The Mojo Kitchen & Lounge will be open to provide tasty eats.
The One Stop bar will be open and providing a Bloody Mary Bar!
HoneyCreekPottery creates artistic clay vessels with a purpose and function. Ceramic Lacto-Fermenation Vessels, Egg Trays, Garlic Jars, Mugs, Cups, Bowls, Spoonrests and much much more.LOOM Imports:
Traditional Textiles, Accessories and Jewelry from Indigenous Communities in the Andes and Atlas mountains combined with local Appalachian roots.
Offering handmade pillows! All pillows are made with love from the family! Throw pillows perfect for you couch, bed, or bus.
Fox and Beaux:
Fox and Beaux is a one of a kind handcrafted bohemian jewelry line focusing on rough cut diamonds, gemstones, antiques, and artifacts.
Tim Archer Glass:
Locally made glass marbles, pendants, and ornaments.
Hand dyed hemps and up cycled clothing for women and children. Arm warmers, hats, non traditional Christmas stockings, dolls and other whimsical creations.
Kathryn Crawford Art:
Oil and Acrylic original paintings- also offering high quality giclee prints!
NiQue’s Batiks offers beautiful handmade batik clothing, hand painted jeans, and beaded necklaces.
Fryer on the Mountain:
Grateful Dead and Music related flasks, water bottles, license plate covers, and much more!
-IndyWeek has a nice follow-up piece on Moogfest 2016. It comes after Tuesday’s announcement of the first batch of Moogfest 2016 performances. Moogfest organizers decided to move the event from Asheville after the 2014 iteration of the festival lost more than $1 million. IndyWeek says Moogfest faces a couple of big challenges. First:
This, of course, goes several steps beyond the general music festival or creativity conference approach, where events seem like convocations for the preexisting choir rather than chances to explore interstitial ideas and audiences and find new connections. The concept of combining the two is en vogue right now, evidenced locally by the Art of Cool Festival’s “Innovate Your Cool” addition or the Hopscotch Design Festival, which ends just before the Hopscotch Music Festival begins.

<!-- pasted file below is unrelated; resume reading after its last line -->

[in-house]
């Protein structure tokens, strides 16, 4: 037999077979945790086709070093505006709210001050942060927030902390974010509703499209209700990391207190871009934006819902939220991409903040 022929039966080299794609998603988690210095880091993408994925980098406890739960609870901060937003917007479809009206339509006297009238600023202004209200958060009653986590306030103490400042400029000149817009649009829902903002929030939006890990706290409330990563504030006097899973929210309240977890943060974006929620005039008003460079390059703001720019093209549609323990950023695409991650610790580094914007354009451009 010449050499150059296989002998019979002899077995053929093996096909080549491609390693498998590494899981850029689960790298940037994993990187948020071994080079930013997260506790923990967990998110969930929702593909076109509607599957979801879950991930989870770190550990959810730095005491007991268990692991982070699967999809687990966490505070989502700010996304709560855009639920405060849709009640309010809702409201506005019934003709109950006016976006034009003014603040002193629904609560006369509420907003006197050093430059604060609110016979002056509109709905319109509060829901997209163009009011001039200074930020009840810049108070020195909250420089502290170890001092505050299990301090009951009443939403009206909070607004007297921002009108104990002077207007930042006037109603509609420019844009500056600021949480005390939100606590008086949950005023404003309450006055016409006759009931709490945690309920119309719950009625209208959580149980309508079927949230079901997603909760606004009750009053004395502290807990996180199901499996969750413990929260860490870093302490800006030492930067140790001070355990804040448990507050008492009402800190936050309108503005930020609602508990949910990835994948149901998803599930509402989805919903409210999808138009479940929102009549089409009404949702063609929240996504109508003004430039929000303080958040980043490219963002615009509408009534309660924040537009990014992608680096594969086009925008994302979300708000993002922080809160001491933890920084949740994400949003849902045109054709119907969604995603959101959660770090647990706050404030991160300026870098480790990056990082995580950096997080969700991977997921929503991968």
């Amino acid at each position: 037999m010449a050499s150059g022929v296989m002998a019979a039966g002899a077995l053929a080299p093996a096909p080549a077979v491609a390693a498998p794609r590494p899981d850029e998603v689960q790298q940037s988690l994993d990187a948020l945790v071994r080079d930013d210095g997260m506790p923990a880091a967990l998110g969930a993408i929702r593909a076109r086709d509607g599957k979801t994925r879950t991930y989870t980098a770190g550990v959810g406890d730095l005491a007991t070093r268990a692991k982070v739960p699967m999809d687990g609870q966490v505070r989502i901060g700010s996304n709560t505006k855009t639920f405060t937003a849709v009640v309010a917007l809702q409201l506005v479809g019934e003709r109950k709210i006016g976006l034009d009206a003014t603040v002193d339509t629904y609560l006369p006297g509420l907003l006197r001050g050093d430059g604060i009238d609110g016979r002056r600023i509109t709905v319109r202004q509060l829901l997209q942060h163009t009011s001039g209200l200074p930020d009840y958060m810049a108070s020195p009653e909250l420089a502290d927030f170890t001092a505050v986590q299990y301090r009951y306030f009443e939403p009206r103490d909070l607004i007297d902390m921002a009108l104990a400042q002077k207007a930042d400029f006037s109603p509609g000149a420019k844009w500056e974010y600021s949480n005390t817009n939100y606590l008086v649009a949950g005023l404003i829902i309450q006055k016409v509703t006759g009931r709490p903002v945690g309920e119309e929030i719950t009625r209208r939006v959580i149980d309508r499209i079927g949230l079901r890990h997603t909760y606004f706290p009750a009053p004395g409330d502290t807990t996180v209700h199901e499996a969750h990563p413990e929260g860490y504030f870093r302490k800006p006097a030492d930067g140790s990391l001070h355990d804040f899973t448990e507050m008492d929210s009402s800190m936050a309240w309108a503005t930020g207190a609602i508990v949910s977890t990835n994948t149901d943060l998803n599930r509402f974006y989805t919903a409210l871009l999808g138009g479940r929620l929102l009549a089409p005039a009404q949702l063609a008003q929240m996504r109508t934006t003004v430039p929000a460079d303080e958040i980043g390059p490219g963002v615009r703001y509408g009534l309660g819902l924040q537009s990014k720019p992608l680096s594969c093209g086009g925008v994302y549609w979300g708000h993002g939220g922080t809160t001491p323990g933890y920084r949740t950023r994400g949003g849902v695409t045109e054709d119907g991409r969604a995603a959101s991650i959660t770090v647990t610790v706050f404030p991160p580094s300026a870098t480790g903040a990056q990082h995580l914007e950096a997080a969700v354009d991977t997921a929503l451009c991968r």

But these sideshows feel tenuous and tacked-on, limited by budgets and the need to, first and foremost, satiate the music crowds they’ve built over many years. Moogfest hopes to remove those self-imposed boundaries—to put the systems, system designers and system operators in play all at once. The acts themselves—many of which have played Hopscotch, Moogfest or Knoxville’s Big Ears in recent years, anyway—seem less important than that difficult, expensive mission. It is Moogfest’s cri de cœur.
And the worry that Moogfest’s arrival in late May—that is, two weeks after the third iteration of Durham’s jazz-and-soul-centric Art of Cool—will galvanize the preexisting image of “two Durhams” looms large. After all, a Moogfest pass will run you $249, with VIP access doubling the price; though Art of Cool tickets cost about half that sum, it’s difficult to imagine many people affording both. Instead, the festivals’ near-consecutive runs will likely necessitate a telling choice. …
The hard choice of area fans could carry over to financial support, too. Though Moogfest will only begin to announce its full slate of partners and sponsors in February, it’s already enlisted major help from Research Triangle Park, American Underground and Capitol Broadcasting Company after moving to town in part for pledges of assistance from the Durham Chamber of Commerce. The festival has asked for $125,000 of support and $25,000 of in-kind services from its adopted city and county.
Meanwhile, Art of Cool’s fight for festival dollars has only escalated, according to co-founder Cicely Mitchell. In 2016, Art of Cool will receive $5,000 from the city, down from $8,000 in 2015. And this year, Art of Cool’s former title sponsors at American Tobacco Campus, a Capitol Broadcasting property, will underwrite only a portion of the “Innovate Your Cool” conference, not the music festival itself.
The Mountain Xpress breaks the long news black-out on the failing Asheville water lawsuit in its December 9 issue with an article entitled “Under Pressure,” but it gets a few things wrong: bit.ly/1SQfMap